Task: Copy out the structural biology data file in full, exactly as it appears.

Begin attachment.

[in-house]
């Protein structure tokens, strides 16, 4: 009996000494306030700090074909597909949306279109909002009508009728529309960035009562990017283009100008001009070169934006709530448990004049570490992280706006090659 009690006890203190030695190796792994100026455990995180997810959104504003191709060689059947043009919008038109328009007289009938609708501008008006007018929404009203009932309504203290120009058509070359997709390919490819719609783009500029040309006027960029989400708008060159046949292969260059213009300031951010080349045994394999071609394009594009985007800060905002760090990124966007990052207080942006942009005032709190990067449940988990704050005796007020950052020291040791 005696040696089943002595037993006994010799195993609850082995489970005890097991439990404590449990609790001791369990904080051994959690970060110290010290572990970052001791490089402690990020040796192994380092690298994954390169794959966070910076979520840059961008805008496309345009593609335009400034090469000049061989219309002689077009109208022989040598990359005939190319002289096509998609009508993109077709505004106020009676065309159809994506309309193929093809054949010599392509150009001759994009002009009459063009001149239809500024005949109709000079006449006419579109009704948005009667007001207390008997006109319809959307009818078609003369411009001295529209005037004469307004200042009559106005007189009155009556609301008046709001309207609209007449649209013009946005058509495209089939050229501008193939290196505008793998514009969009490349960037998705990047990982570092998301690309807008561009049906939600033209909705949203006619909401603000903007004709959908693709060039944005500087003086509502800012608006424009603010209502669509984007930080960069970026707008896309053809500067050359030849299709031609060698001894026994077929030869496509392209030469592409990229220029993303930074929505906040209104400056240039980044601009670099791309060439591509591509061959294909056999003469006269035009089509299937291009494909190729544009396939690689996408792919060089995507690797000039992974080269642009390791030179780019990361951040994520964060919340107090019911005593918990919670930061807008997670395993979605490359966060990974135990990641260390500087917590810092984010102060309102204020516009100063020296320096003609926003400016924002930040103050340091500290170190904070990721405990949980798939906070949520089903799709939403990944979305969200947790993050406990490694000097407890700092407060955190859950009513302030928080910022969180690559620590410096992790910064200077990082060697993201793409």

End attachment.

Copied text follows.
[in-house]
């Protein structure tokens, strides 16, 4: 009996000494306030700090074909597909949306279109909002009508009728529309960035009562990017283009100008001009070169934006709530448990004049570490992280706006090659 009690006890203190030695190796792994100026455990995180997810959104504003191709060689059947043009919008038109328009007289009938609708501008008006007018929404009203009932309504203290120009058509070359997709390919490819719609783009500029040309006027960029989400708008060159046949292969260059213009300031951010080349045994394999071609394009594009985007800060905002760090990124966007990052207080942006942009005032709190990067449940988990704050005796007020950052020291040791 005696040696089943002595037993006994010799195993609850082995489970005890097991439990404590449990609790001791369990904080051994959690970060110290010290572990970052001791490089402690990020040796192994380092690298994954390169794959966070910076979520840059961008805008496309345009593609335009400034090469000049061989219309002689077009109208022989040598990359005939190319002289096509998609009508993109077709505004106020009676065309159809994506309309193929093809054949010599392509150009001759994009002009009459063009001149239809500024005949109709000079006449006419579109009704948005009667007001207390008997006109319809959307009818078609003369411009001295529209005037004469307004200042009559106005007189009155009556609301008046709001309207609209007449649209013009946005058509495209089939050229501008193939290196505008793998514009969009490349960037998705990047990982570092998301690309807008561009049906939600033209909705949203006619909401603000903007004709959908693709060039944005500087003086509502800012608006424009603010209502669509984007930080960069970026707008896309053809500067050359030849299709031609060698001894026994077929030869496509392209030469592409990229220029993303930074929505906040209104400056240039980044601009670099791309060439591509591509061959294909056999003469006269035009089509299937291009494909190729544009396939690689996408792919060089995507690797000039992974080269642009390791030179780019990361951040994520964060919340107090019911005593918990919670930061807008997670395993979605490359966060990974135990990641260390500087917590810092984010102060309102204020516009100063020296320096003609926003400016924002930040103050340091500290170190904070990721405990949980798939906070949520089903799709939403990944979305969200947790993050406990490694000097407890700092407060955190859950009513302030928080910022969180690559620590410096992790910064200077990082060697993201793409």